Turkey Braces for Long Battle On Bird Flu

As the number of Turkey's bird flu cases continues to rise, authorities have begun killing thousands of birds to prevent the spread of the deadly H5N1 virus.
As the number of Turkey's bird flu cases continues to rise, authorities have begun killing thousands of birds to prevent the spread of the deadly H5N1 virus. (By Pier Paolo Cito -- Associated Press)

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By Daniel Williams
Washington Post Foreign Service
Friday, January 13, 2006

ISTANBUL, Jan. 12 -- Turkey on Thursday began adjusting to the prospect of being a long-term locale for bird flu outbreaks, as physicians confirmed a third death from the disease along with its presence in two more living people, bringing the national total to 18 cases within two weeks.

The latest fatality, Hulya Kocyigit, 11, was the sister of two youths who died last week in far eastern Turkey. The linkage of her death to the H5N1 virus was confirmed Thursday. Surviving victims are either in hospitals or have been released after treatment with antibiotics.

International health officials say Turkey is now a locale for endemic bird flu. The reach of the disease alarms health workers, who fear that at some point bird flu will be passed from human to human and not be limited to isolated cases of people contracting it after contact with infected birds.

"As the new cases of human infection with the H5N1 virus in Turkey show, the situation is worsening with each passing month and the threat of an influenza pandemic is continuing to grow every day," Shigeru Omi, western Pacific director for the World Health Organization, said at a meeting in Tokyo on early response to a possible pandemic.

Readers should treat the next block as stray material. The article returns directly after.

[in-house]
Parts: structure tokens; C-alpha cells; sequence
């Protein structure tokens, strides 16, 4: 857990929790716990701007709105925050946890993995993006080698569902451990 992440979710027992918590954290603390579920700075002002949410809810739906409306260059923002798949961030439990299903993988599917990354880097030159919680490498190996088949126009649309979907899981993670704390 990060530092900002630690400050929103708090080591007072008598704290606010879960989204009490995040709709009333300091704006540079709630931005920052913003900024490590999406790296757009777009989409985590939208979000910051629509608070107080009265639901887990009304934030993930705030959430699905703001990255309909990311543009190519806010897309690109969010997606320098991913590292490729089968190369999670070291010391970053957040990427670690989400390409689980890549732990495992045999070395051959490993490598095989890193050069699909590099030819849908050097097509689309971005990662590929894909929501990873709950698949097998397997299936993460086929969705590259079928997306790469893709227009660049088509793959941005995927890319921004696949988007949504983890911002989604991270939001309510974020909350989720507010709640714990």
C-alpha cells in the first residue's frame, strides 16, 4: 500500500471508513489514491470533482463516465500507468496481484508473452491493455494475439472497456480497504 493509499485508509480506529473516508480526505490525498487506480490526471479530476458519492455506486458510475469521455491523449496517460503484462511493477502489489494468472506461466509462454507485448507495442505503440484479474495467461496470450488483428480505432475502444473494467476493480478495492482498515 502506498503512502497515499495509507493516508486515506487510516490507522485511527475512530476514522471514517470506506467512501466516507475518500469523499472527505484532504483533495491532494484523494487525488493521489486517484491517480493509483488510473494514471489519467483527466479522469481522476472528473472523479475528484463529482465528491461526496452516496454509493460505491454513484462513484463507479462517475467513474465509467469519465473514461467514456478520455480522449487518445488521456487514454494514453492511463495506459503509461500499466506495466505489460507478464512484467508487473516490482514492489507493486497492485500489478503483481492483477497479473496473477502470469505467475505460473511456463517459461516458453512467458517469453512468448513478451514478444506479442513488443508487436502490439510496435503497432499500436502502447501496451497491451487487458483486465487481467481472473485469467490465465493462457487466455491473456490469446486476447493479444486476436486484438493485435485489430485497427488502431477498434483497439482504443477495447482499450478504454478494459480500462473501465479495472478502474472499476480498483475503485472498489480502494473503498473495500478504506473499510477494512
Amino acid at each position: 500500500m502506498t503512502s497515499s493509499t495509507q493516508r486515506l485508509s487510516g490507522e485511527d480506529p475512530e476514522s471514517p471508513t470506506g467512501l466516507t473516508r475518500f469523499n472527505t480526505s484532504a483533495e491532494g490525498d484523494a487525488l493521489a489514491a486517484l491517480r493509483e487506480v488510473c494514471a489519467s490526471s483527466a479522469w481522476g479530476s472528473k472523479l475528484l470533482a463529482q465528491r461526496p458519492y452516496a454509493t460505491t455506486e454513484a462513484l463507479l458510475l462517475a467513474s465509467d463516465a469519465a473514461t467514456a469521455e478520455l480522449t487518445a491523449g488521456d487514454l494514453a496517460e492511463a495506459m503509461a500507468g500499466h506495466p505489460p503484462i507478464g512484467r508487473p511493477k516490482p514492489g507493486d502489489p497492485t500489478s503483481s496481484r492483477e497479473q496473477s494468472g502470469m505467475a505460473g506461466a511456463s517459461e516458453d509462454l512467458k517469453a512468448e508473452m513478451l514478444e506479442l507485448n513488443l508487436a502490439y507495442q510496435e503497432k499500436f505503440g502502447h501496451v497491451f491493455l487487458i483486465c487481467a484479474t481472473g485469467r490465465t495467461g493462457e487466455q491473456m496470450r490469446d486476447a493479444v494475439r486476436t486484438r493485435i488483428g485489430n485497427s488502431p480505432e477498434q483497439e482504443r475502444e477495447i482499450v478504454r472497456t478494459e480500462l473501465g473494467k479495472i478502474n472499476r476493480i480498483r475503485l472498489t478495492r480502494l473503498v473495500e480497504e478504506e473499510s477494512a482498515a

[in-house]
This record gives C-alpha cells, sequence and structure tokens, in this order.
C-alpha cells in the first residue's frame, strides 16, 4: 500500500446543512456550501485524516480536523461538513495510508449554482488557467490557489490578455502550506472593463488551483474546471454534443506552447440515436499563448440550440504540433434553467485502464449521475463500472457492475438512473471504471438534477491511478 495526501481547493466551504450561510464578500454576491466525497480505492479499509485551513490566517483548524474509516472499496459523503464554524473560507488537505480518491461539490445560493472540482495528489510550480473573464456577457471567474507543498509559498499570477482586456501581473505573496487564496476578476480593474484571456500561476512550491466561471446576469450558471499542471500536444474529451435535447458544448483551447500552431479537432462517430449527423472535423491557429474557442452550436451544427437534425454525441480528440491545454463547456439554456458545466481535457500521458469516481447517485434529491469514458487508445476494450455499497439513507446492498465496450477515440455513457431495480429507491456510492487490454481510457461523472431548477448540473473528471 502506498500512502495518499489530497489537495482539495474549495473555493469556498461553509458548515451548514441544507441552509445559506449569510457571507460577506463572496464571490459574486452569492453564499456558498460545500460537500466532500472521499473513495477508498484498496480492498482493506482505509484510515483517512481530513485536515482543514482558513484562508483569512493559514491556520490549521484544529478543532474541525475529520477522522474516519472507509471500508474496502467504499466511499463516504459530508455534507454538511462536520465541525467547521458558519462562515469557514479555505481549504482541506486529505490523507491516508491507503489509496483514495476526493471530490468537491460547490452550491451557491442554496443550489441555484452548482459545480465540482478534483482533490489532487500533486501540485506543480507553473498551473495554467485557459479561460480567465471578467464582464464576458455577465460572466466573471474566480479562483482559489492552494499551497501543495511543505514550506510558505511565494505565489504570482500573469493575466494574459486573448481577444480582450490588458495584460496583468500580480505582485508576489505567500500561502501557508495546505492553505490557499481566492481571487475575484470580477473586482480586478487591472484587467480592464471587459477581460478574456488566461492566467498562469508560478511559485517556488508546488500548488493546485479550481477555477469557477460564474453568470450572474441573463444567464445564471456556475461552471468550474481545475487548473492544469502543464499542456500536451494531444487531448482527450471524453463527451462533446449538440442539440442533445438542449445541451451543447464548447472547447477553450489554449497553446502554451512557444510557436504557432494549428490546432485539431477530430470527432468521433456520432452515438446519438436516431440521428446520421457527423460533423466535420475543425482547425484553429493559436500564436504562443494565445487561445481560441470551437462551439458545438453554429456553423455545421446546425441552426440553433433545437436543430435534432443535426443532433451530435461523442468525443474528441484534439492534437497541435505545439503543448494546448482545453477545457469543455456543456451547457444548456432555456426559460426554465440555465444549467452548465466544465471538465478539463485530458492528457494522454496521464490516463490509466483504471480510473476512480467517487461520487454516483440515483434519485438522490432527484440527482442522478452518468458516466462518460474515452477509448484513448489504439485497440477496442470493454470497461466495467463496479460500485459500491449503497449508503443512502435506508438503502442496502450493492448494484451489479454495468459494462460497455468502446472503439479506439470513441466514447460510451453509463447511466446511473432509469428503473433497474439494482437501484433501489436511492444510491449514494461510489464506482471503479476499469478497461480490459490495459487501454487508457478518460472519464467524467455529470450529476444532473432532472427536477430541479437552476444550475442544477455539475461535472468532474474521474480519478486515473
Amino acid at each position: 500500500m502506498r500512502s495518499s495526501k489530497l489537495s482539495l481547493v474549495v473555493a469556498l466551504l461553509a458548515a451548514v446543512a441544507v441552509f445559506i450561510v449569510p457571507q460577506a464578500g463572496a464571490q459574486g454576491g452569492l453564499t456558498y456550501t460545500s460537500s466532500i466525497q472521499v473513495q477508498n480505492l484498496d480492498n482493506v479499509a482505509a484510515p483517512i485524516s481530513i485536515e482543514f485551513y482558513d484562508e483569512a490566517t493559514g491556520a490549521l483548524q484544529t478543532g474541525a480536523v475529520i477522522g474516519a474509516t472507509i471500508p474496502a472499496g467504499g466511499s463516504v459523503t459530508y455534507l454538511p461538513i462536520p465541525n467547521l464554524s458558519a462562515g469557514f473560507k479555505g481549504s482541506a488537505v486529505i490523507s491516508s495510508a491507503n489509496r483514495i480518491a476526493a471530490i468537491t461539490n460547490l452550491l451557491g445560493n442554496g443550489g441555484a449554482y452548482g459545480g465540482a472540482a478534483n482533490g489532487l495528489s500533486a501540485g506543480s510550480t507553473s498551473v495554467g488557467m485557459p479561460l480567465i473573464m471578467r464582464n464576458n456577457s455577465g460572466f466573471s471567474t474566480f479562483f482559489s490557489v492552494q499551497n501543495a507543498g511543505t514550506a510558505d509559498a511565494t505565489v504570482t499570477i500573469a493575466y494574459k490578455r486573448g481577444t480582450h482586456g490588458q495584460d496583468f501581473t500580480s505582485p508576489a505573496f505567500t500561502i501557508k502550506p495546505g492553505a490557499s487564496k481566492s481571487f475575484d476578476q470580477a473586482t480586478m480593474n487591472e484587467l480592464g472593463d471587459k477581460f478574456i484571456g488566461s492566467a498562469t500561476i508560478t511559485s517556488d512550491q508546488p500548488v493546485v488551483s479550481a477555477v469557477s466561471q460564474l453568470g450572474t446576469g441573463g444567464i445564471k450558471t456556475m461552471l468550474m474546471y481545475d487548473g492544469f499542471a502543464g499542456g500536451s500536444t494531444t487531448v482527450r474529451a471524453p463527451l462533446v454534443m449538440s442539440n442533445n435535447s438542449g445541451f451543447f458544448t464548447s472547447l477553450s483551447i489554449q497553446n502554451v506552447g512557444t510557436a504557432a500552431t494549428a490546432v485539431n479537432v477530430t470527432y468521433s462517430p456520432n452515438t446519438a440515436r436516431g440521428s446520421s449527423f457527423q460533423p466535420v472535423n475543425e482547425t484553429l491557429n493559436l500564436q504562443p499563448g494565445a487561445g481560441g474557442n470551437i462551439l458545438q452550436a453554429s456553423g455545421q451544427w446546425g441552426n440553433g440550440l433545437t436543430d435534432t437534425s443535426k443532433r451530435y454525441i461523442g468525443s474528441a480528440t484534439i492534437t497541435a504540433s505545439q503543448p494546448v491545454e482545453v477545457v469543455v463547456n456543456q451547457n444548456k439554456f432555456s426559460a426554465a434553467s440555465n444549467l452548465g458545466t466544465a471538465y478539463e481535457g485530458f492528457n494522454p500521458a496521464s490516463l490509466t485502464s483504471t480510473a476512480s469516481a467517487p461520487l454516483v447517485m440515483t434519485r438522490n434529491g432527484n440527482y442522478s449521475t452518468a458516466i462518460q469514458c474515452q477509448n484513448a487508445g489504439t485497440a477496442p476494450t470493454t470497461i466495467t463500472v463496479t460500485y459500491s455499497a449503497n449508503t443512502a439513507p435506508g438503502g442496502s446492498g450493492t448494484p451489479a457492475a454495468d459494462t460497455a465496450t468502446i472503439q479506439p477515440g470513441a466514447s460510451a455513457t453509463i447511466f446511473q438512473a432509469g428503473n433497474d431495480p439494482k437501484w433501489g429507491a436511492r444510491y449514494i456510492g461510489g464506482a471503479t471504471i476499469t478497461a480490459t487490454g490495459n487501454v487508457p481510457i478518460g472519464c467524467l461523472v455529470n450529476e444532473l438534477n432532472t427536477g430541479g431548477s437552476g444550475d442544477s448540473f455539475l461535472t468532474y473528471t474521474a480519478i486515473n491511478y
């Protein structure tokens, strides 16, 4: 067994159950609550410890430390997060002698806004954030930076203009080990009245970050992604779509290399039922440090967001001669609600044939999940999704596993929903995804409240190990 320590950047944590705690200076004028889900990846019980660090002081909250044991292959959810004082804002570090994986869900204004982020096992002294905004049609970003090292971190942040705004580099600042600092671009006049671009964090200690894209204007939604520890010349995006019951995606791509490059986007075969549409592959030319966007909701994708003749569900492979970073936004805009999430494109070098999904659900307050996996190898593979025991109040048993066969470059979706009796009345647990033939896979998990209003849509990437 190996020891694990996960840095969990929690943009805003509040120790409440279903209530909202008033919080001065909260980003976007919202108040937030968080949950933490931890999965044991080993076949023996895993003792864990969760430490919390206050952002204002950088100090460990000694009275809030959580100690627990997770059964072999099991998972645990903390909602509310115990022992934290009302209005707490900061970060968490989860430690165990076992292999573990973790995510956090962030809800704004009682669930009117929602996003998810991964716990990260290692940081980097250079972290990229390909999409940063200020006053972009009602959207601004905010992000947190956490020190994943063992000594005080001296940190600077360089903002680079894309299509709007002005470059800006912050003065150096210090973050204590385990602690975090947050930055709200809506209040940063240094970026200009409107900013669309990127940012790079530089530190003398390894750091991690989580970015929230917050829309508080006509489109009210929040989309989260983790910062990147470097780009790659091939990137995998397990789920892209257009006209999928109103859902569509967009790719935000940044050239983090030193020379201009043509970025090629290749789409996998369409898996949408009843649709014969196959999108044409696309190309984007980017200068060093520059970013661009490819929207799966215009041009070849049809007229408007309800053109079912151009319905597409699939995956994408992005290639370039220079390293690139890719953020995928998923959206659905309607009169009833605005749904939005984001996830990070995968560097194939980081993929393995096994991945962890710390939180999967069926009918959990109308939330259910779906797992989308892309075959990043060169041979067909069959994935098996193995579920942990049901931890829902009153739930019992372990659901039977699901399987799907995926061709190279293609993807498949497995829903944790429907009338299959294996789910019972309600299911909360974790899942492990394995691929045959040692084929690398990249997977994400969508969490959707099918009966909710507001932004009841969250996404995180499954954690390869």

In Indonesia, health officials confirmed the country's 12th bird flu fatality since 2004. The official death toll stands at 80 worldwide.

Meanwhile, the public health announcements and the painstaking slaughter of poultry that might carry the disease are becoming routine.

"We take the battle very seriously. It's ongoing," said Hehdi Eker, Turkey's health minister. He said most of the infected birds in the country had been found in people's back yards. Eker said children were most at risk because they play with the birds. "We call on parents to play a bigger role," he said.

So far, there are no plans for a mass vaccination of domestic birds or proposals to kill them all. Though Turkish health officials have culled more than 300,000 birds in numerous rural districts across the country, they have not taken the kind of measures that, for instance, South Korea did in 2003, when its government ordered the killing of more than 2 million chickens.

Not everyone who catches the disease dies, and some do not even exhibit symptoms. The cases of two Turkish boys in whom the virus was diagnosed, but who did not fall ill, are similar to others previously identified in Asia, including at least three in northern Vietnam last year. International health experts note that a similar case occurred in 1997 during a short-lived outbreak of the H5N1 virus in Hong Kong.

The experts said they would be worried if the Turkish cases signaled that healthy people were increasingly carrying the illness. That would mean the virus was adapting so that it could live longer in humans and thus spread further.


© 2006 The Washington Post Company

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